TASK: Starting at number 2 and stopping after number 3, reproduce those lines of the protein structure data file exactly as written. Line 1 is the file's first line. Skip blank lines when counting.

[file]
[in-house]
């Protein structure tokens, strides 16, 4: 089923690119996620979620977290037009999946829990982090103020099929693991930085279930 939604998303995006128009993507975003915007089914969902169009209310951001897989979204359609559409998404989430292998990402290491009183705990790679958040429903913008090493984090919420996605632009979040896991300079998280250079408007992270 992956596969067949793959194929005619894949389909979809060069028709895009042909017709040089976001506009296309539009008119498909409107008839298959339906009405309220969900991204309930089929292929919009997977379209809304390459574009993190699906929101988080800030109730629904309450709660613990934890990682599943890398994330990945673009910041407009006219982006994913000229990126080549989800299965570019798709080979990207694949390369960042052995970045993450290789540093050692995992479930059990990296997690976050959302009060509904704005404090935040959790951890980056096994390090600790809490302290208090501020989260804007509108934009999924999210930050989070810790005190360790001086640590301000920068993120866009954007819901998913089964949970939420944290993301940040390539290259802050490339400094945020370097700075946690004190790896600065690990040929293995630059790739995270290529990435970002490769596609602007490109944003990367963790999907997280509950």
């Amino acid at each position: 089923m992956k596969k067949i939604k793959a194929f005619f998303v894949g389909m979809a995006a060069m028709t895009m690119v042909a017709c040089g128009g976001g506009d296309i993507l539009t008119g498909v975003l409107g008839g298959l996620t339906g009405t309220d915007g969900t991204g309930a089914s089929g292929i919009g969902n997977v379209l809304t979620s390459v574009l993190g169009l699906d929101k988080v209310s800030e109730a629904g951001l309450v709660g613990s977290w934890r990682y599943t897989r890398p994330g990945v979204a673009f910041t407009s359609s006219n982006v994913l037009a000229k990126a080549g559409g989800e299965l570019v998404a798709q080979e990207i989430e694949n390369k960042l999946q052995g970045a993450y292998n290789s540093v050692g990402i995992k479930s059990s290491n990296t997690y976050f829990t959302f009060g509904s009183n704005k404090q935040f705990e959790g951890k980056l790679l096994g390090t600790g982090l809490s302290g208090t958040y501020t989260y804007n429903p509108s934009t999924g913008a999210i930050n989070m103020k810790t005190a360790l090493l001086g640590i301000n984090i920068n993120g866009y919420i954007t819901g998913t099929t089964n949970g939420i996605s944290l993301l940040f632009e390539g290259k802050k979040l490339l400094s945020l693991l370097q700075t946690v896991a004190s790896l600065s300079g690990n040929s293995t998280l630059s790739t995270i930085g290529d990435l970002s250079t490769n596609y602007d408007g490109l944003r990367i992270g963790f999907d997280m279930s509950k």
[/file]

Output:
């Protein structure tokens, strides 16, 4: 089923690119996620979620977290037009999946829990982090103020099929693991930085279930 939604998303995006128009993507975003915007089914969902169009209310951001897989979204359609559409998404989430292998990402290491009183705990790679958040429903913008090493984090919420996605632009979040896991300079998280250079408007992270 992956596969067949793959194929005619894949389909979809060069028709895009042909017709040089976001506009296309539009008119498909409107008839298959339906009405309220969900991204309930089929292929919009997977379209809304390459574009993190699906929101988080800030109730629904309450709660613990934890990682599943890398994330990945673009910041407009006219982006994913000229990126080549989800299965570019798709080979990207694949390369960042052995970045993450290789540093050692995992479930059990990296997690976050959302009060509904704005404090935040959790951890980056096994390090600790809490302290208090501020989260804007509108934009999924999210930050989070810790005190360790001086640590301000920068993120866009954007819901998913089964949970939420944290993301940040390539290259802050490339400094945020370097700075946690004190790896600065690990040929293995630059790739995270290529990435970002490769596609602007490109944003990367963790999907997280509950």
């Amino acid at each position: 089923m992956k596969k067949i939604k793959a194929f005619f998303v894949g389909m979809a995006a060069m028709t895009m690119v042909a017709c040089g128009g976001g506009d296309i993507l539009t008119g498909v975003l409107g008839g298959l996620t339906g009405t309220d915007g969900t991204g309930a089914s089929g292929i919009g969902n997977v379209l809304t979620s390459v574009l993190g169009l699906d929101k988080v209310s800030e109730a629904g951001l309450v709660g613990s977290w934890r990682y599943t897989r890398p994330g990945v979204a673009f910041t407009s359609s006219n982006v994913l037009a000229k990126a080549g559409g989800e299965l570019v998404a798709q080979e990207i989430e694949n390369k960042l999946q052995g970045a993450y292998n290789s540093v050692g990402i995992k479930s059990s290491n990296t997690y976050f829990t959302f009060g509904s009183n704005k404090q935040f705990e959790g951890k980056l790679l096994g390090t600790g982090l809490s302290g208090t958040y501020t989260y804007n429903p509108s934009t999924g913008a999210i930050n989070m103020k810790t005190a360790l090493l001086g640590i301000n984090i920068n993120g866009y919420i954007t819901g998913t099929t089964n949970g939420i996605s944290l993301l940040f632009e390539g290259k802050k979040l490339l400094s945020l693991l370097q700075t946690v896991a004190s790896l600065s300079g690990n040929s293995t998280l630059s790739t995270i930085g290529d990435l970002s250079t490769n596609y602007d408007g490109l944003r990367i992270g963790f999907d997280m279930s509950k």